He didn’t think much, though, of the leather-clad rockers known as the Beatles. “He’d approve of anybody with a suit and tie,” recalled his daughter.
We learn all of this from an absolute gem of a documentary, “Good Ol’ Freda,” which has been shown at venues all over America and is now available via livestreaming or disc on Netflix.
In 1961, the secretary of the Beatles fan club acquired a boyfriend and passed on her job to Freda Kelly, a fellow Liverpool teenager and regular at the group’s lunchtime gigs at the Cavern Club. She hung out with them there in the band room and she’d telephone Paul McCartney at home to request a song for a friend’s birthday the next day or approach him for money owed on postage.
The 16-year-old had left school and was working in a details
“You either die a hero, or you live long enough to see yourself become the villain.” Harvey Dent’s words from The Dark Knight always remind me of John Lennon and Paul McCartney – the musical legend tragically gunned down by a madman, and his songwriting partner, who these days works with Kanye West, Rhianna, Jamie bloody Oliver and seemingly anyone who gives him a modicum of relevance.
Except there is a school of thought that it was John who lived to become the villain. Because Paul McCartney died in November 1966 and was replaced with a lookalike.
Sure, it sounds crazy, until you read all the evidence… Then it sounds even crazier.
But it’s an impressive example of the way a rumour can get, like, seriously out of hand decades before social media’s inventors were a twinkle in their fathers’ eyes.
The rumour kicked off in 1969, based on a number of ‘clues’ that fans had picked up on various records.
Musically, there was the outro to the 1967 hit ‘Strawberry Fields Forever’. For those who have only heard the radio edit, the final minute or so of ‘Strawberry Fields’ is a hodgepodge of sounds – the annoy details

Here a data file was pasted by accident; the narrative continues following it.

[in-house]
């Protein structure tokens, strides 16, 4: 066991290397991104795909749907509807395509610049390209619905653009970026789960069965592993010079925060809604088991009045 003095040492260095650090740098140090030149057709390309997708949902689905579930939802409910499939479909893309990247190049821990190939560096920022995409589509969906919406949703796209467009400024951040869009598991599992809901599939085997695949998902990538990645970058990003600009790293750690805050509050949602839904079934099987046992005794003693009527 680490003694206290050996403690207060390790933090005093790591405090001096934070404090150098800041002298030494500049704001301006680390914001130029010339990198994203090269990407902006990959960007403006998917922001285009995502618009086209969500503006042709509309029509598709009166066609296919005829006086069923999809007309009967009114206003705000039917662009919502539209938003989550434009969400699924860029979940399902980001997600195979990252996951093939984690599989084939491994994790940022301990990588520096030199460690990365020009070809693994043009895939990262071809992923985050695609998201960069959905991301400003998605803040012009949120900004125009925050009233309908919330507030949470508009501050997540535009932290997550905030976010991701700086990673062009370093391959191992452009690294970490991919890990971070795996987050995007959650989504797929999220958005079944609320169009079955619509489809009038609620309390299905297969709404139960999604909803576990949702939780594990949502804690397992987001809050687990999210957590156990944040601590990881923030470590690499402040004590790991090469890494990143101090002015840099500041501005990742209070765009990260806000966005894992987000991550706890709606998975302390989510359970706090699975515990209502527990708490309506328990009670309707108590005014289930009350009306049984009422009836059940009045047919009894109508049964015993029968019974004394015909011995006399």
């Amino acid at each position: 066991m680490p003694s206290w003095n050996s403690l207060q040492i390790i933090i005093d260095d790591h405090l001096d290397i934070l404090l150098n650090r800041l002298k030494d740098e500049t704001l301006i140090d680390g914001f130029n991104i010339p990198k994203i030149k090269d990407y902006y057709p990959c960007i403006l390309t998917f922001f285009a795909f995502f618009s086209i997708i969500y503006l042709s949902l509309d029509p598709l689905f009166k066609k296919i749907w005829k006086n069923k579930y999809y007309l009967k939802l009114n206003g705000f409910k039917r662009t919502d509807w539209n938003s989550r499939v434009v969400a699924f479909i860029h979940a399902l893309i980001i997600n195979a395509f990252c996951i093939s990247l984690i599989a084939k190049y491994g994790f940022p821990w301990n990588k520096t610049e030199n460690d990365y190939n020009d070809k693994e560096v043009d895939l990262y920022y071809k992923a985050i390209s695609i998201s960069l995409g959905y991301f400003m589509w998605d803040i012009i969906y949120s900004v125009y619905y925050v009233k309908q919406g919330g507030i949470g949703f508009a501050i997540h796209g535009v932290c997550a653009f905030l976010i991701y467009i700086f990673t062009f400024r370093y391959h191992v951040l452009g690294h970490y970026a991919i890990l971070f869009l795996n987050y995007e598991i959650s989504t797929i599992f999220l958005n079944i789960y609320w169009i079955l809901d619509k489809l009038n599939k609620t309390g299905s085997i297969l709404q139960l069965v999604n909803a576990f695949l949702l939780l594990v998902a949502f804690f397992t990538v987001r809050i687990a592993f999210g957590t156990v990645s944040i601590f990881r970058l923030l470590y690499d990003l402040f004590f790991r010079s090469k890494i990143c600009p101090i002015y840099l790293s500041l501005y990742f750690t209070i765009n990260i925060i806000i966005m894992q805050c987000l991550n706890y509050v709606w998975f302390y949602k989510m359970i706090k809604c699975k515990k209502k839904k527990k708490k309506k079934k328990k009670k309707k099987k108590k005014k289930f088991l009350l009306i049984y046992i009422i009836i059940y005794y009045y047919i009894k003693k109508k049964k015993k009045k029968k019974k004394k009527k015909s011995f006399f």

Ray Crump has seen the eye rolls when he shares his story. "I know they think I'm lying," he says.Fortunately, Ray has the pictures to back up his claim.
Fifty years ago this week he spent several hours in a locker room with the Beatles. "I didn't know who they were, I'll be truthful with you," the 78-year-old says. "If I said I did, I'd be a liar." Ray was, at the time, the equipment manager for the Minnesota Twins. When the Beatles landed in Minnesota for their concert on August 21, 1965 at Metropolitan Stadium, Ray was responsible for keeping tabs on the home clubhouse occupied by the British visitors.
"'Where's Killebrew's locker?'" Ray recalls the Beatles asking. "That's all they knew was (Harmon) Killebrew."
Beds were brought in on which the Beatles could relax. Ray later sold the sheets for $1,500 to a department store chain that cut them up and raffled them off.
"They had never taken a sauna in their lives; they'd never seen a sauna. I said 'You want to go in the sauna?' They said, 'Yes we want to go in the sauna.' So they went into the sauna."
Ray grabbed a camera loaded with color film and posed for the photos he proudly display for the next 50 years. In one shot he's seated in details
Happy Days star Henry Winkler has revealed he was left starstruck by John Lennon.
Winkler recalled how Lennon attended a recording of the popular TV show in 1974, with his son Julian.
"John was very quiet and shy," he told Radio Times. "I didn't know how to engage him in conversation till I started talking about how much I loved his first solo album.
"Then he opened up like a flower." Winkler's role as Arthur Fonzarelli in the American sitcom propelled him to stardom. The Fonz or Fonzie, as he affectionately became known, also revealed he is a huge fan of Strictly Come Dancing.
"Would I appear on it? Only as a judge - I know my limitations. "It would break my heart to be voted off in week three."